Principles of Public Engagement

Why and how should Catholics be involved in the public sphere of influence? One of the reasons Catholics have been persecuted down through the ages is that they have insisted that the Catholic faith speaks on moral issues not just to Catholics, but to the whole human race. Our moral principles are not just a matter of personal religious belief. They are moral principles for the whole of humanity. Therefore Catholics have an obligation to speak out against immorality and injustice wherever and whenever it appears.

Do Catholics always do this properly?  No. Do we sometimes makes mistakes? Yes. Do we make errors of judgement and offend people? Sometimes. However, there are principles of why we engage in debate on the public square and how we should do so.

Marcel Lejeune highlights a recent speech by Archbishop Cardinal Dolan of New York in which he very clearly and capably addresses the issue. Go here for an outline of the speech and the YouTube of Cardinal Dolan’s address.

This issue is one which every thinking member of our society should consider. It is all well and good saying one wants complete separation of church and state, but is that really what everyone wants? When people are upset that the Catholic Church speaks out against abortion or same sex marriage they should also remember that the Catholic Church speaks out against war, genocide, capital punishment, economic injustice and dictatorships. Catholic social teaching repeatedly defends the rights of workers, the dignity and respect for the poor, the responsibilities of employers towards their workers and the rights and responsibilities of all citizens.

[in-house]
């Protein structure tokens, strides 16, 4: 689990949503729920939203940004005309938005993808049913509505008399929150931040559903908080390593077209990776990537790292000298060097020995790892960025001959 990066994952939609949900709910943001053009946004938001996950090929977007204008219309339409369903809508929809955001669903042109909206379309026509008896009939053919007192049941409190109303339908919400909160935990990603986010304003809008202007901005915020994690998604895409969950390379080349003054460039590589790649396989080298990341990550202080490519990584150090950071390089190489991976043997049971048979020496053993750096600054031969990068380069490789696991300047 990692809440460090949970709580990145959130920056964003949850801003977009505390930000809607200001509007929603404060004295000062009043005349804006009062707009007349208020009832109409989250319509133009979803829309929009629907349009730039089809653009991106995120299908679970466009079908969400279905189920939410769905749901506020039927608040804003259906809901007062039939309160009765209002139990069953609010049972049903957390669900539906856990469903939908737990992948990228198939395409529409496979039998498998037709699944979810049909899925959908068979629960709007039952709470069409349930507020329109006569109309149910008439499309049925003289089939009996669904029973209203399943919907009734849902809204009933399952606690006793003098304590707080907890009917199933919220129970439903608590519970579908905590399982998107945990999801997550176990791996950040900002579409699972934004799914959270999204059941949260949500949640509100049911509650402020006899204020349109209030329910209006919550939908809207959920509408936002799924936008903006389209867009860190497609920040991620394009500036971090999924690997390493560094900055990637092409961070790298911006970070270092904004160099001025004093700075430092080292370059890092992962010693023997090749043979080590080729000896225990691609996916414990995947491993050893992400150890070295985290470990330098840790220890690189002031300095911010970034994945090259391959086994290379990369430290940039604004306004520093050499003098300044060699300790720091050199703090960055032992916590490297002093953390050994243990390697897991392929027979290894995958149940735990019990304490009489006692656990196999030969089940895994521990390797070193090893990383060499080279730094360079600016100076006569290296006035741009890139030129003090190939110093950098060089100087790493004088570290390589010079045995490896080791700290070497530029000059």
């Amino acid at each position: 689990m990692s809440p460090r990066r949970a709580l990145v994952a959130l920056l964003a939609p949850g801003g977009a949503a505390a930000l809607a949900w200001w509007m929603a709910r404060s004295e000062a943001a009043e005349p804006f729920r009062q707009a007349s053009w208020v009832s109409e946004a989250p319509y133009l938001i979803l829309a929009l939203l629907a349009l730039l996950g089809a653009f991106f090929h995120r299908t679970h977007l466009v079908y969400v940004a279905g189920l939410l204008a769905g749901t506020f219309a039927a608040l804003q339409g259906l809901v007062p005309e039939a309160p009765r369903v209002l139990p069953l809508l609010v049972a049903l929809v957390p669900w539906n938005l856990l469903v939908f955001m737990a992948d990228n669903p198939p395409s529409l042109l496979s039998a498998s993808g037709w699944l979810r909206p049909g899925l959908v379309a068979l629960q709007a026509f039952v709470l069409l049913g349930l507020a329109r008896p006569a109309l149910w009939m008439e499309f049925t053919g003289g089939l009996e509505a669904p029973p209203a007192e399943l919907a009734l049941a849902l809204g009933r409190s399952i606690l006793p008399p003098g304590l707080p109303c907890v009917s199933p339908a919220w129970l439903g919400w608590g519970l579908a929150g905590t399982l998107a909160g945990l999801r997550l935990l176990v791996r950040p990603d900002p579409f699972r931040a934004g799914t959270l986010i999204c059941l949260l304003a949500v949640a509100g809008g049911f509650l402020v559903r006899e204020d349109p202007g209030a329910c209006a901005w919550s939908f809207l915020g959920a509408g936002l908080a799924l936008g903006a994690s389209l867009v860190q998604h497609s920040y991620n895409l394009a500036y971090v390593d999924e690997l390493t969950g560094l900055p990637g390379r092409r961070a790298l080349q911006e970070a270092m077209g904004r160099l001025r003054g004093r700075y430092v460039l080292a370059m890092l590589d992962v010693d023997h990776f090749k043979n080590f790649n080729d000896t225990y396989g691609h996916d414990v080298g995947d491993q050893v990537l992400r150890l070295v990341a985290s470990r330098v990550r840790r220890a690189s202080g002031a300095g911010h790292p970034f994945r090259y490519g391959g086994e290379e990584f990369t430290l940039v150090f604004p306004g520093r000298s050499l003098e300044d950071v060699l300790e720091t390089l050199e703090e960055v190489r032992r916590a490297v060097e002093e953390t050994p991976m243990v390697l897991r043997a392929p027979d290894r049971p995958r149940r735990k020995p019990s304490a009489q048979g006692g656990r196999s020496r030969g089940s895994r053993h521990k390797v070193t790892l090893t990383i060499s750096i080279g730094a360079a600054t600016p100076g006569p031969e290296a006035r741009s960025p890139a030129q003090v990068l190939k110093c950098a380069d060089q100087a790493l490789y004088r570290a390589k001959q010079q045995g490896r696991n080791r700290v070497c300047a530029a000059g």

There are shared moral principles for the whole human race. Catholics say those principles are given by God. Whether a person believes they are given by God or simply part of the natural order–they should all unite in gratitude that the Catholic Church takes risks to defend them.

The critic of Catholicism may complain that Catholics are hypocrites and that we fail to keep the principles we defend. No doubt. Welcome to the human race. We don’t throw out the Ten Commandments because nobody keeps them all. We don’t say lying is good because everybody is untruthful.

A principle that is true and good is true and good whether anybody observes it or not.

  • Glenn Juday

    “The critic of Catholicism may complain that Catholics are hypocrites and that we fail to keep the principles we defend.”

    I just thought this addendum might be helpful. What is described above does not meet the definition of a hypocrite. What is described is the process of sin, of failing to fully conform one’s actions to beliefs and principles held. The Church is a great source of instruction, admonishment, assistance, and ultimately penance for those who find themselves in that situation – in other words, all people.